TY - JOUR

T1 - Spatial turnover in the global avifauna

AU - Gaston, KL

AU - Davies, RG

AU - Orme, CDL

AU - Olson, VA

AU - Thomas, GH

AU - Ding, TS

AU - Rasmussen, PC

AU - Lennon, JJ

AU - Bennett, PM

AU - Owens, IPF

AU - Blackburn, Timothy

PY - 2007/7/1

Y1 - 2007/7/1

N2 - Despite its wide implications for many ecological issues, the global pattern of spatial turnover in the occurrence of species has been little studied, unlike the global pattern of species richness. Here, using a database on the breeding distributions of birds, we present the first global maps of variation in spatial turnover for an entire taxonomic class, a pattern that has to date remained largely a matter of conjecture, based on theoretical expectations and extrapolation of inconsistent patterns from different biogeographic realms. We use these maps to test four predictions from niche theory as to the form that this variation should take, namely that turnover should increase with species richness, towards lower latitudes, and with the steepness of environmental gradients and that variation in turnover is determined principally by rare (restricted) species. Contrary to prediction, we show that turnover is high both in areas of extremely low and high species richness, does not increase strongly towards the tropics, and is related both to average environmental conditions and spatial variation in those conditions. These results are closely associated with a further important and novel finding, namely that global patterns of spatial turnover are driven principally by widespread species rather than the restricted ones. This complements recent demonstrations that spatial patterns of species richness are also driven principally by widespread species, and thus provides an important contribution towards a unified model of how terrestrial biodiversity varies both within and between the Earth's major land masses.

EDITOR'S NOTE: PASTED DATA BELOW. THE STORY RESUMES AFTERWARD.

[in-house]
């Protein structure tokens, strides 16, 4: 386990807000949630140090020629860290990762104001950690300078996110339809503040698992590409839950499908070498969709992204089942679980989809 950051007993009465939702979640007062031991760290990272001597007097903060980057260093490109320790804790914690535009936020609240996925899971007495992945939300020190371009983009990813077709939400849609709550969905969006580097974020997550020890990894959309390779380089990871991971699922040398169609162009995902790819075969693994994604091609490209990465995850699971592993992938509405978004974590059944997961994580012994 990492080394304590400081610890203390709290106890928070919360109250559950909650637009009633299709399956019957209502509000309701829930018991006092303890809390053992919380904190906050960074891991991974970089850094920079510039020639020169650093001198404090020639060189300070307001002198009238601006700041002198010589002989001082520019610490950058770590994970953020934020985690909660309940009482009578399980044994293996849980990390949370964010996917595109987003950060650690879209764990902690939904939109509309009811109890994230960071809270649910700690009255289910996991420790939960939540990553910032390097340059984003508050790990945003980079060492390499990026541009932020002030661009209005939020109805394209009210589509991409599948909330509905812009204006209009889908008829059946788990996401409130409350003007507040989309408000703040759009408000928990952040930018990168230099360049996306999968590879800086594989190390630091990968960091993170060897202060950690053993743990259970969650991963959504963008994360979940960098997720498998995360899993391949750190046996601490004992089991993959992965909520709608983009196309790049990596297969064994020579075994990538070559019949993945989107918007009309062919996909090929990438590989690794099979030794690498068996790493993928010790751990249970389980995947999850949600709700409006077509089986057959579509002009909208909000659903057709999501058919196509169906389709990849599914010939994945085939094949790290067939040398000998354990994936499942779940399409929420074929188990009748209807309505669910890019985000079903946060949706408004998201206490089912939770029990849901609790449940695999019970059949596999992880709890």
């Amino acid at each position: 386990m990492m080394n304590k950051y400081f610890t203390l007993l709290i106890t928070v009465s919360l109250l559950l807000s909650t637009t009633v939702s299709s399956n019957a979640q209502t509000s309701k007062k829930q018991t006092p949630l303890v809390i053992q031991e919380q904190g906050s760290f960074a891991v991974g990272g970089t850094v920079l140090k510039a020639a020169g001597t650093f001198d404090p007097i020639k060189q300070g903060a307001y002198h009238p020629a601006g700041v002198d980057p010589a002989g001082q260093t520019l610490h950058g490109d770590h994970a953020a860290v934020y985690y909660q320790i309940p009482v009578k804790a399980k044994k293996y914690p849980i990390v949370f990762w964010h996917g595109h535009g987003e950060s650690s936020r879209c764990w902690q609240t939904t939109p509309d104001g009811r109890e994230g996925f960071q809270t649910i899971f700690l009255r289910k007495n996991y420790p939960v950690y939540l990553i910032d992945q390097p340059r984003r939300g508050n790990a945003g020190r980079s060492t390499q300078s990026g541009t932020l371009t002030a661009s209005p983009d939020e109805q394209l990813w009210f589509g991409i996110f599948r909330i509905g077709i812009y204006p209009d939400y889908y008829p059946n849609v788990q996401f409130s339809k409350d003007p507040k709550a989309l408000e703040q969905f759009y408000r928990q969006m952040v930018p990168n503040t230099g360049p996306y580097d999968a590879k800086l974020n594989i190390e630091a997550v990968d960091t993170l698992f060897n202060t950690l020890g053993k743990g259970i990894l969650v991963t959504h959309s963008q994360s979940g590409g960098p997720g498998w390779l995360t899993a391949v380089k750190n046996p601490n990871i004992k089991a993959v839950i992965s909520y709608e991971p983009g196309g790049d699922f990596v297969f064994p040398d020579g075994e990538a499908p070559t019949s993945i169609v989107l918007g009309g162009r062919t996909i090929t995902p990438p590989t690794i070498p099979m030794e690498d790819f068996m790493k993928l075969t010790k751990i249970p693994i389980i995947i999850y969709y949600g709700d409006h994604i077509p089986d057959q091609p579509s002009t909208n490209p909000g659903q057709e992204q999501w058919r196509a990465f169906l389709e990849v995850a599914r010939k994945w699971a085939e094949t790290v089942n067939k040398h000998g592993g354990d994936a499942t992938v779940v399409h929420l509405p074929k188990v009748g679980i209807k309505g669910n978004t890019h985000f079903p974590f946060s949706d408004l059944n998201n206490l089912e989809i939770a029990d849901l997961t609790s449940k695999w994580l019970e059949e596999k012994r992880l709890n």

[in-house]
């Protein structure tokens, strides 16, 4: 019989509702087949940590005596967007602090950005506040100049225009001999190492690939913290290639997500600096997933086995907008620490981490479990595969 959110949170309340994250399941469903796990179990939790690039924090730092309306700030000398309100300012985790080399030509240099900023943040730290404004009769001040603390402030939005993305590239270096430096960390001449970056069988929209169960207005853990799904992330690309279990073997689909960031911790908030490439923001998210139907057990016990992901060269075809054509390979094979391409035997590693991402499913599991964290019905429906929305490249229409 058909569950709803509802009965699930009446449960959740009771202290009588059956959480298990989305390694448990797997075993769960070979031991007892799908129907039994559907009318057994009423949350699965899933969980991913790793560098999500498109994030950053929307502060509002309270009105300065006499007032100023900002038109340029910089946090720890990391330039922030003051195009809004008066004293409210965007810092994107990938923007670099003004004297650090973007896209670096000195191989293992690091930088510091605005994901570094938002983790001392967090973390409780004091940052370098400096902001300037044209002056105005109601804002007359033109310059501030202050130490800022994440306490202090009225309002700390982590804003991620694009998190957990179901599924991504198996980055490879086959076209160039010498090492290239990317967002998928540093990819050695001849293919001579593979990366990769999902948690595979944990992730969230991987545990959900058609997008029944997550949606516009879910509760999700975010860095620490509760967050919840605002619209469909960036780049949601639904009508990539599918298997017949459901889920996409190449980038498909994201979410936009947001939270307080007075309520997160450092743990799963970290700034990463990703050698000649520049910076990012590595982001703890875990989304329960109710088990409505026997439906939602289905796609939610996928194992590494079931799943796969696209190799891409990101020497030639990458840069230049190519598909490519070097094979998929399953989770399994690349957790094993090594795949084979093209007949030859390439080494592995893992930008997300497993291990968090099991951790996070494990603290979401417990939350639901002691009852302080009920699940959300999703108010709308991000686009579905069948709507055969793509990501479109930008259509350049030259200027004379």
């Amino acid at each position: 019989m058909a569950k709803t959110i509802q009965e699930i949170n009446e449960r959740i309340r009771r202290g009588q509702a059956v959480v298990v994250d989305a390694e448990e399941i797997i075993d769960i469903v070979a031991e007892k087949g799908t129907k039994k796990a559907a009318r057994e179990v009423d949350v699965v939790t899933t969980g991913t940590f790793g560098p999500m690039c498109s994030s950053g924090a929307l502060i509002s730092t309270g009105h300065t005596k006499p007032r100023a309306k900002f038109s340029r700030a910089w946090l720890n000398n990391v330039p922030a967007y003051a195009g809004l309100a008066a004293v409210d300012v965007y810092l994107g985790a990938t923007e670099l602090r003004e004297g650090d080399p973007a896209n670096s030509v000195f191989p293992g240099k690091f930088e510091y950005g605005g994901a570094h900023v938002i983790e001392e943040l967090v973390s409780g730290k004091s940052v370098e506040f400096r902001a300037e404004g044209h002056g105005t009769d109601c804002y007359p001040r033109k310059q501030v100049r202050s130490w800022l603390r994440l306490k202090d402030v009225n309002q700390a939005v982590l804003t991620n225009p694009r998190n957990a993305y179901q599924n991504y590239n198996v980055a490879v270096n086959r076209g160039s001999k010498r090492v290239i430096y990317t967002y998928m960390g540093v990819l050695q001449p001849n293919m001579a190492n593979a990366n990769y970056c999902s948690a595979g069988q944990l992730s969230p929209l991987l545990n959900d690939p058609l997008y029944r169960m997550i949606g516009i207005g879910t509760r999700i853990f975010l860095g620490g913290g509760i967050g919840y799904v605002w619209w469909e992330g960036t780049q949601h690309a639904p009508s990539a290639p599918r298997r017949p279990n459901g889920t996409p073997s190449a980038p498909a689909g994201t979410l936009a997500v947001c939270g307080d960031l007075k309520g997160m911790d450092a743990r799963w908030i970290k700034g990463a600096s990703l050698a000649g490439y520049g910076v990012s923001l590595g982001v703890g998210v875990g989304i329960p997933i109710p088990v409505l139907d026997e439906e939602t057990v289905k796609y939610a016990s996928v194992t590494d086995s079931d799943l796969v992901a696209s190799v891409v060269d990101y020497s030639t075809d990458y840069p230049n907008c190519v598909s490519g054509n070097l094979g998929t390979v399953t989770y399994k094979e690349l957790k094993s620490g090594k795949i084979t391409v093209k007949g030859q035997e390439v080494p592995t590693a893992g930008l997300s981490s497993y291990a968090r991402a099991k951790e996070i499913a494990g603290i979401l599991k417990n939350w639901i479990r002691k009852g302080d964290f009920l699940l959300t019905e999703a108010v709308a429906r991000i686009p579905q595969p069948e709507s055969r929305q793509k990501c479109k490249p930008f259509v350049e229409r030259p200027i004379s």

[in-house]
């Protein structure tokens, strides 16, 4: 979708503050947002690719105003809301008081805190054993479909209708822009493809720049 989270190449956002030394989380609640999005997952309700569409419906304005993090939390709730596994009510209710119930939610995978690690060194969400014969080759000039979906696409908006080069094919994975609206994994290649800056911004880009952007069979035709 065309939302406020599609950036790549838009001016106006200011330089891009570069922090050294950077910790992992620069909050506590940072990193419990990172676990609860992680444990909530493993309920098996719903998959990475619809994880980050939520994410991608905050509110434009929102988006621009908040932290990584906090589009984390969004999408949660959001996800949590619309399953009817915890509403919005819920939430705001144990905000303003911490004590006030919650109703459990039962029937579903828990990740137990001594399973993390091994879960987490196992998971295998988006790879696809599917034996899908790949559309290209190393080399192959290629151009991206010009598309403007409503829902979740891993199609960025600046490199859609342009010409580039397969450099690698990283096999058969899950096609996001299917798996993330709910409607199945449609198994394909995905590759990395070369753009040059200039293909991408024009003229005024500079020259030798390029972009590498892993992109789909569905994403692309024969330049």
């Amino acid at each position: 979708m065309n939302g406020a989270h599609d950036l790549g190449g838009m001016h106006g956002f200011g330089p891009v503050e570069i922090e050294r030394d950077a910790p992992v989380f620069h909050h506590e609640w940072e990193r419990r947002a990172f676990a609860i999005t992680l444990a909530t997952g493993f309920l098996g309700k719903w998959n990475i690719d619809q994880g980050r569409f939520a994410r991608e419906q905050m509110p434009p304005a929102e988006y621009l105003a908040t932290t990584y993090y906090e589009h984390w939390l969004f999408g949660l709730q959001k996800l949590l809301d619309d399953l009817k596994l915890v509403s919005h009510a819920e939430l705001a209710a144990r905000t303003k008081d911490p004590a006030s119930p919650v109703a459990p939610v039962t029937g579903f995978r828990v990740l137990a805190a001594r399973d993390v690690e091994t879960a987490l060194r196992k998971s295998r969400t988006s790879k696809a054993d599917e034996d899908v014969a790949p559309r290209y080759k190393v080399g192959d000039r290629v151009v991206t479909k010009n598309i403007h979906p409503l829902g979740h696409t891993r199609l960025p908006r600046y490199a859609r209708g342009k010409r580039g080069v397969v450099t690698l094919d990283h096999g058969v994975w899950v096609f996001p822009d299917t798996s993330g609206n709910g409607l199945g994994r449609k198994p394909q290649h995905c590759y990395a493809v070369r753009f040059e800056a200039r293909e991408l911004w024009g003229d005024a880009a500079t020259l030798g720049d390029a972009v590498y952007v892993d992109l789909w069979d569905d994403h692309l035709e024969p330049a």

AB - Despite its wide implications for many ecological issues, the global pattern of spatial turnover in the occurrence of species has been little studied, unlike the global pattern of species richness. Here, using a database on the breeding distributions of birds, we present the first global maps of variation in spatial turnover for an entire taxonomic class, a pattern that has to date remained largely a matter of conjecture, based on theoretical expectations and extrapolation of inconsistent patterns from different biogeographic realms. We use these maps to test four predictions from niche theory as to the form that this variation should take, namely that turnover should increase with species richness, towards lower latitudes, and with the steepness of environmental gradients and that variation in turnover is determined principally by rare (restricted) species. Contrary to prediction, we show that turnover is high both in areas of extremely low and high species richness, does not increase strongly towards the tropics, and is related both to average environmental conditions and spatial variation in those conditions. These results are closely associated with a further important and novel finding, namely that global patterns of spatial turnover are driven principally by widespread species rather than the restricted ones. This complements recent demonstrations that spatial patterns of species richness are also driven principally by widespread species, and thus provides an important contribution towards a unified model of how terrestrial biodiversity varies both within and between the Earth's major land masses.

KW - niche theory

KW - beta diversity

KW - global avifauna

KW - spatial turnover

KW - environmental gradients

U2 - 10.1098/rspb.2007.0236

DO - 10.1098/rspb.2007.0236

M3 - Article

C2 - 17472910

VL - 274

SP - 1567

EP - 1574

JO - Royal Society of London. Proceedings B. Biological Sciences

JF - Royal Society of London. Proceedings B. Biological Sciences

SN - 0962-8452

IS - 1618

ER -